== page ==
From such studies it can be very well concluded that simvastatin as well as other drugs in this particular group act as double therapeutic weapon by inhibiting the conversion of HMGCoA to mevalonate, which is required for cholesterol synthesis and also inhibits the stimulation of osteoclastic activity. Also, there is increase in the stimulation of osteoblastic activities, providing enough evidence that the simvastatin has a promising role in fighting against osteoporosis. But still more studies are required to find the particular doses and the effect dosage and mode of administration of these statin group of drugs to make it commercially viable. Current therapies of osteoporosis treatment include estrogen replacement therapy, bisphosphonates and selective estrogen receptor modulators and all of them aim at blunting the resorption of bone remodelling. Based on previous findings it was found by Bauer and Cummings that large databases showed association between statin usage and skeletal status, showing relationship between statin use, bone mineral density and subsequent fractures. 38,39. Even a study on post menopausal women has come out which shows an increase in the bone mineral density who are taking statins40. It has been shown to have a protective effect against non pathological fractures among older women. 41,42,43,44 A similar story was involved with the use of Hormone Replacement Therapy or HRT, which was prescribed to ladies around 2000, without much long term studies. Statins are also being pushed nowadays for prevention of fractures. But, with the proper tests and long term studies, it will be coming out clearly, whether the benefits are worth making public.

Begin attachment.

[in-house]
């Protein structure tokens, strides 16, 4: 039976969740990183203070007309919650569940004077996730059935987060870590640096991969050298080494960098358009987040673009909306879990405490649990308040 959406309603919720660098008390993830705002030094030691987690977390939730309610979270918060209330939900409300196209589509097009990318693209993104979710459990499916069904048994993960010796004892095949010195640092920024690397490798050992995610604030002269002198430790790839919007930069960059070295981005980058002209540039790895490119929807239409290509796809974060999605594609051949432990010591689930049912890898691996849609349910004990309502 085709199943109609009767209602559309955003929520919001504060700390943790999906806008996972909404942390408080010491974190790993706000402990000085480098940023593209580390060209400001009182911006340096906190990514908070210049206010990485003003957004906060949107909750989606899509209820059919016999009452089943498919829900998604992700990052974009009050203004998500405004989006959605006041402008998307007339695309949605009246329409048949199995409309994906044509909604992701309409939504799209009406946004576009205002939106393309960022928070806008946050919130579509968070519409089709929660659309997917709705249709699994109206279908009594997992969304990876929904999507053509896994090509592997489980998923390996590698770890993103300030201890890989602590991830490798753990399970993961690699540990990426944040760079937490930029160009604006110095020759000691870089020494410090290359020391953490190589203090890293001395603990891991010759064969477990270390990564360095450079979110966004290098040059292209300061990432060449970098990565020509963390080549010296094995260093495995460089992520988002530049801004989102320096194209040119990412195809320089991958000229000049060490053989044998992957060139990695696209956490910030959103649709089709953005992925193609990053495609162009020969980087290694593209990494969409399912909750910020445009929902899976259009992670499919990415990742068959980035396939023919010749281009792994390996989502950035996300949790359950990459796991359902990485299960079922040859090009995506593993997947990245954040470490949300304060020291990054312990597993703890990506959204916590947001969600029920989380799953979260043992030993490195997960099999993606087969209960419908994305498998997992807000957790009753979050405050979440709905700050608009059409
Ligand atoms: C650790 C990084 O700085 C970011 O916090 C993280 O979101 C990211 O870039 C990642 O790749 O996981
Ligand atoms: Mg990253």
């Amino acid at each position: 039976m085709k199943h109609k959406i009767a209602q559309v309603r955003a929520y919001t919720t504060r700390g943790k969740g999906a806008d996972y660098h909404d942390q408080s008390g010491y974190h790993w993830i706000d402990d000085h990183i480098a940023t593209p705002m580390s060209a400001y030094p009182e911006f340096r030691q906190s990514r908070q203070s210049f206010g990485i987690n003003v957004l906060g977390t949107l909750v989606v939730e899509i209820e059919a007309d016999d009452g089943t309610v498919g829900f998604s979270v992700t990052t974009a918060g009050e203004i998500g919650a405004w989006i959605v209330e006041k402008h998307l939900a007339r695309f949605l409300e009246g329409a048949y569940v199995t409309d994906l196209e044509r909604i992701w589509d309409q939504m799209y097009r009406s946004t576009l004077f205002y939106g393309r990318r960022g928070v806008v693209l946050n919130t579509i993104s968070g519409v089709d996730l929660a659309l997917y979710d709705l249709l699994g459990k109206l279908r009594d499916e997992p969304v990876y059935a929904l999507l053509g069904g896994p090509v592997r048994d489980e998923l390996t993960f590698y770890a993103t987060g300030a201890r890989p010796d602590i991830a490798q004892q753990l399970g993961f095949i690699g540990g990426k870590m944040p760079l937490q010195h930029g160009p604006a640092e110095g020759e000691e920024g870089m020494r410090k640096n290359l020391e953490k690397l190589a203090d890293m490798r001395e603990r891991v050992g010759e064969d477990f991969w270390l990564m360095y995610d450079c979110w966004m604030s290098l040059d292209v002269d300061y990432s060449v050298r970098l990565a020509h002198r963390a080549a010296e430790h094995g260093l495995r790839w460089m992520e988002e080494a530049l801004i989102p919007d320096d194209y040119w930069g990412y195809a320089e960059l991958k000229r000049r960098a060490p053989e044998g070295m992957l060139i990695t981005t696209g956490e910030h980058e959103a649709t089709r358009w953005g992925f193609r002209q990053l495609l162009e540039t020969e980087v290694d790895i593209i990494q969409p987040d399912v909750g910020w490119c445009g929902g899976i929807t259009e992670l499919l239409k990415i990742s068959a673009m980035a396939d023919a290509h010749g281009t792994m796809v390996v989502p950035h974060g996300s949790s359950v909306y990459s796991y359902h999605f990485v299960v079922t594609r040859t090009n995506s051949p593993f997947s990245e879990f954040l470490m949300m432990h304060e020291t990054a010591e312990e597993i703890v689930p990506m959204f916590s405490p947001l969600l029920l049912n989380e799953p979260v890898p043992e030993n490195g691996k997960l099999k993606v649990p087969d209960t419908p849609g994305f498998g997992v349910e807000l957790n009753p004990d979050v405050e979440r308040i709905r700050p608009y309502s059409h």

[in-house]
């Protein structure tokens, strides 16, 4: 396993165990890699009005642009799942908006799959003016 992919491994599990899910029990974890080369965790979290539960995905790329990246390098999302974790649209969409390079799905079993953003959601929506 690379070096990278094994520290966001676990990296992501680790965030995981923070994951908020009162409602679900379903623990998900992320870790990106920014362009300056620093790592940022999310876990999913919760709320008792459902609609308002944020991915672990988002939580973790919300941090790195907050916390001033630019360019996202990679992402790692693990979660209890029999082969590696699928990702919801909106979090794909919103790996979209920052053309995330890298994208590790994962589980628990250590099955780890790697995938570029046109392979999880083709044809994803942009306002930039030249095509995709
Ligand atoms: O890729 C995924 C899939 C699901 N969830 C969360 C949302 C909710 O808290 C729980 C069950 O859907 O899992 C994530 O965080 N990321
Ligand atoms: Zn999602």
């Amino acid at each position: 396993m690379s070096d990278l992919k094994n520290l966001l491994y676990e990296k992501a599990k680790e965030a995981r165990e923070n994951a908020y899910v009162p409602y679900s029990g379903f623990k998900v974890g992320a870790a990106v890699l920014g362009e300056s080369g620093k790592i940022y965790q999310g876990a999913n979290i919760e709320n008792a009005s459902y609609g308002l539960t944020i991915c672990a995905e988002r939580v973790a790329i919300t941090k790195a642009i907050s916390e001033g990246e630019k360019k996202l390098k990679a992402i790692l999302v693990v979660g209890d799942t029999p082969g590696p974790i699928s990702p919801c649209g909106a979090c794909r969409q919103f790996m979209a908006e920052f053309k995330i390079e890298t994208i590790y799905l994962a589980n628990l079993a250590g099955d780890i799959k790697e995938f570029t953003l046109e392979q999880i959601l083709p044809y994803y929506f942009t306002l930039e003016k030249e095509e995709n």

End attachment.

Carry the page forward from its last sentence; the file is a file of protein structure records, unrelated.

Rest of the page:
Authors acknowledge the great help received from the scholars whose articles cited and included in references of this manuscript. The authors are also grateful to authors / editors / publishers of all those articles, journals and books from where the literature for this article has been reviewed and discussed. Authors are grateful to IJCRR editorial board members and IJCRR team of reviewers who have helped to bring quality to this manuscript.